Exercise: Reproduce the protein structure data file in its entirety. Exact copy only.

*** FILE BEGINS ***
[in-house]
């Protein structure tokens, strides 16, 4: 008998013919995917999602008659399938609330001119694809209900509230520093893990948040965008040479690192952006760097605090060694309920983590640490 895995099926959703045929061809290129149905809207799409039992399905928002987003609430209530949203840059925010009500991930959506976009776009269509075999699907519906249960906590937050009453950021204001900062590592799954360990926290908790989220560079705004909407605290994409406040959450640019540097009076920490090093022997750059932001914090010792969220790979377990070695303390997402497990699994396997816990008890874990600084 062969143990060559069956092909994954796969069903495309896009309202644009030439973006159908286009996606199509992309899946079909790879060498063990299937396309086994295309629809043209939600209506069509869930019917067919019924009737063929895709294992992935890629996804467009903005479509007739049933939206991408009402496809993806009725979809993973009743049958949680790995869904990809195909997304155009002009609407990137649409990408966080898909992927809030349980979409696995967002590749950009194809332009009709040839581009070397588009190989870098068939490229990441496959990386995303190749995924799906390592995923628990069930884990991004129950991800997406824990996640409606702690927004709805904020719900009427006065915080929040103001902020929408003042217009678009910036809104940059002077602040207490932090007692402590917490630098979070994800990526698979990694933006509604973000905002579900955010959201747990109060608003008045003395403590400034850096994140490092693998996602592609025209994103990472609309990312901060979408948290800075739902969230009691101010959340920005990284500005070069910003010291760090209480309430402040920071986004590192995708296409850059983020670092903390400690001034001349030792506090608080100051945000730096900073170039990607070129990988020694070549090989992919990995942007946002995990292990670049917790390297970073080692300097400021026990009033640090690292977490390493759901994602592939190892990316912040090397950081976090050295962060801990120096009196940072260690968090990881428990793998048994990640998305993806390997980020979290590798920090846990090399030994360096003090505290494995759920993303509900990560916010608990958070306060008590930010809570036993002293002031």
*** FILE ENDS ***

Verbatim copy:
[in-house]
């Protein structure tokens, strides 16, 4: 008998013919995917999602008659399938609330001119694809209900509230520093893990948040965008040479690192952006760097605090060694309920983590640490 895995099926959703045929061809290129149905809207799409039992399905928002987003609430209530949203840059925010009500991930959506976009776009269509075999699907519906249960906590937050009453950021204001900062590592799954360990926290908790989220560079705004909407605290994409406040959450640019540097009076920490090093022997750059932001914090010792969220790979377990070695303390997402497990699994396997816990008890874990600084 062969143990060559069956092909994954796969069903495309896009309202644009030439973006159908286009996606199509992309899946079909790879060498063990299937396309086994295309629809043209939600209506069509869930019917067919019924009737063929895709294992992935890629996804467009903005479509007739049933939206991408009402496809993806009725979809993973009743049958949680790995869904990809195909997304155009002009609407990137649409990408966080898909992927809030349980979409696995967002590749950009194809332009009709040839581009070397588009190989870098068939490229990441496959990386995303190749995924799906390592995923628990069930884990991004129950991800997406824990996640409606702690927004709805904020719900009427006065915080929040103001902020929408003042217009678009910036809104940059002077602040207490932090007692402590917490630098979070994800990526698979990694933006509604973000905002579900955010959201747990109060608003008045003395403590400034850096994140490092693998996602592609025209994103990472609309990312901060979408948290800075739902969230009691101010959340920005990284500005070069910003010291760090209480309430402040920071986004590192995708296409850059983020670092903390400690001034001349030792506090608080100051945000730096900073170039990607070129990988020694070549090989992919990995942007946002995990292990670049917790390297970073080692300097400021026990009033640090690292977490390493759901994602592939190892990316912040090397950081976090050295962060801990120096009196940072260690968090990881428990793998048994990640998305993806390997980020979290590798920090846990090399030994360096003090505290494995759920993303509900990560916010608990958070306060008590930010809570036993002293002031």